Daily Market Color

December Labor Results Could be Key to Rate-Cut Path

2024 bond and equity sell-off resumes ahead of tomorrow’s labor slate. Swap rates and Treasury yields have climbed since the year began, buoyed by today’s 5-8bps increase across the curve with the 10-year yield now at 4%. Strong US labor data (including ADP employment change) drove the move ahead of tomorrow’s nonfarm payrolls and unemployment rate figures. Ahead of tomorrow’s data, futures suggest a ~67% chance for the Fed’s first rate cut by the end of March’s FOMC meeting, a significant decline from over 100% a few weeks ago. Meanwhile, equities performed poorly, the SPX and Nasdaq 100 down for a 4th and 5th straight session, respectively.

ADP (Automatic Data Processing) Employment Change Graph

Markets hope for “goldilocks” results from tomorrow’s labor data. Nonfarm payrolls (NFP) growth trended downward from last May, but still increased by at least 150,000 per month from July to December. Similarly, the unemployment rate climbed throughout 2023, ranging between 3.4% – 3.9%, but remained in-line with 2019 levels. Tomorrow, markets will be focused on if December data builds on that “strong but cooling” trend. Whereas a high NFP print could undercut support for a March rate hike, a dramatically low figure could present concerns about the economy. Art Hogan, chief market strategist at B. Riley, believes the acceptable NFP range is between 100,000 – 250,000. Currently, markets expect a +175,000 NFP increase, ~14,000 less than November, and a 0.1% MoM increase in the unemployment rate to 3.8%. The government labor data will follow today’s private payrolls figure, which increased the most since last August, and yesterday’s job openings data that was below last month’s figures – both signs of strength.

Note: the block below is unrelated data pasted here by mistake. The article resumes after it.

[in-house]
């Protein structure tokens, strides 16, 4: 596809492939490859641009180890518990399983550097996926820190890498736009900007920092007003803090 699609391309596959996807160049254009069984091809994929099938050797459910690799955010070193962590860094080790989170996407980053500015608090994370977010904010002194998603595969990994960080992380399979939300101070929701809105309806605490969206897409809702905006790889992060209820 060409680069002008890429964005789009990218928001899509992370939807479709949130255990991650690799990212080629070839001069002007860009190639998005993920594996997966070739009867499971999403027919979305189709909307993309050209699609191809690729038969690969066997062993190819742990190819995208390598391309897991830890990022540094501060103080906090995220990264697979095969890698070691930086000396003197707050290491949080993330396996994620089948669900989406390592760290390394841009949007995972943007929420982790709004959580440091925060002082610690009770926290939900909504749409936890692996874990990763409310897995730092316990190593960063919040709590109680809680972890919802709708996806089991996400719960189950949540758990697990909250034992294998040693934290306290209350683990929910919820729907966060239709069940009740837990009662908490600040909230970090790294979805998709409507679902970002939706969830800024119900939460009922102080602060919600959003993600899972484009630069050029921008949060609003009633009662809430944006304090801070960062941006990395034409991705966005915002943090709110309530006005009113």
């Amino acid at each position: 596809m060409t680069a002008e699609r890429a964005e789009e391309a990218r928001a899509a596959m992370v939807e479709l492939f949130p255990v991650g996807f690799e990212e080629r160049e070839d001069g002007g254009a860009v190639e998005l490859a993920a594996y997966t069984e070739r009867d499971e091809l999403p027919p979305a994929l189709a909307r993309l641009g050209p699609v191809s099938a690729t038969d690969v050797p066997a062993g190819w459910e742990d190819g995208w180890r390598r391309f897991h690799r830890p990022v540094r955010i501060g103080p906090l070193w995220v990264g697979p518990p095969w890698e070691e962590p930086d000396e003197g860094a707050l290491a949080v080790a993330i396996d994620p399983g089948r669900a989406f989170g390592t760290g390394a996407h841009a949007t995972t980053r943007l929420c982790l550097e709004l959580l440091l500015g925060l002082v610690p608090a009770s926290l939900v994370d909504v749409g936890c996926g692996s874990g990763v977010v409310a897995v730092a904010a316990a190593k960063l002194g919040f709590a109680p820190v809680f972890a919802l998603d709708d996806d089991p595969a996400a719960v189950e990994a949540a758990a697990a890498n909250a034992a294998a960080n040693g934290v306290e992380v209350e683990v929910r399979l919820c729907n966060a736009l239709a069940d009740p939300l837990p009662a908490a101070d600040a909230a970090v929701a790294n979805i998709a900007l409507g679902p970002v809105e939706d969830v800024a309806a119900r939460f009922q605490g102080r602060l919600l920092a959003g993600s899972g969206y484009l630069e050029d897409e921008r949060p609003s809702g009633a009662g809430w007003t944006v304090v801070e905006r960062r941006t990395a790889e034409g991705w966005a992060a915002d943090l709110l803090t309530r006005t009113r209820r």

U.S. Nonfarm Payrolls and Unemployment Rate Graph

Japanese Yen under fire after New Year’s earthquake complicate BOJ policy decision. This week’s significant earthquake in Japan, which killed more than 80 people and forced thousands to evacuate, could limit economic activity and force the government to coordinate a supplementary budget for recovery measures. Speculation about the end of negative rates as early as this month faded as a result, driving a third consecutive decline in the Yen to nearly 145 per USD from 143 at the open. Though a January move is likely off the table, futures still see a strong likelihood (~56%) for a rate hike by the end of the April policy meeting. 

USDJPY (exchange rate for U.S. dollar and the Japanese yen) Spot Exchange Rate Graph

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